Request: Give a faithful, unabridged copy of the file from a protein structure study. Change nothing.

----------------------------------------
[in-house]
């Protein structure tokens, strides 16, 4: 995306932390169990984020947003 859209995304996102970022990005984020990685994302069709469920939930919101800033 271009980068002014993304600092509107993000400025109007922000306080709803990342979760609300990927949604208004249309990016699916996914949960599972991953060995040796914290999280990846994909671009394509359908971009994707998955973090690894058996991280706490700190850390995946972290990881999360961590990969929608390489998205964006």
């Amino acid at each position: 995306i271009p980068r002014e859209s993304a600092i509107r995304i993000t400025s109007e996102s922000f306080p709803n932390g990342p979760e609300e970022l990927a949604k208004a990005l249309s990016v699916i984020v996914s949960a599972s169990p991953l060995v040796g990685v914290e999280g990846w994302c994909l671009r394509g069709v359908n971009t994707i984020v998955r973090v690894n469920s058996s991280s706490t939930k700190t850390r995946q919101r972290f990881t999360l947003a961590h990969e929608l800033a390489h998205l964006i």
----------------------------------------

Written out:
[in-house]
């Protein structure tokens, strides 16, 4: 995306932390169990984020947003 859209995304996102970022990005984020990685994302069709469920939930919101800033 271009980068002014993304600092509107993000400025109007922000306080709803990342979760609300990927949604208004249309990016699916996914949960599972991953060995040796914290999280990846994909671009394509359908971009994707998955973090690894058996991280706490700190850390995946972290990881999360961590990969929608390489998205964006």
């Amino acid at each position: 995306i271009p980068r002014e859209s993304a600092i509107r995304i993000t400025s109007e996102s922000f306080p709803n932390g990342p979760e609300e970022l990927a949604k208004a990005l249309s990016v699916i984020v996914s949960a599972s169990p991953l060995v040796g990685v914290e999280g990846w994302c994909l671009r394509g069709v359908n971009t994707i984020v998955r973090v690894n469920s058996s991280s706490t939930k700190t850390r995946q919101r972290f990881t999360l947003a961590h990969e929608l800033a390489h998205l964006i």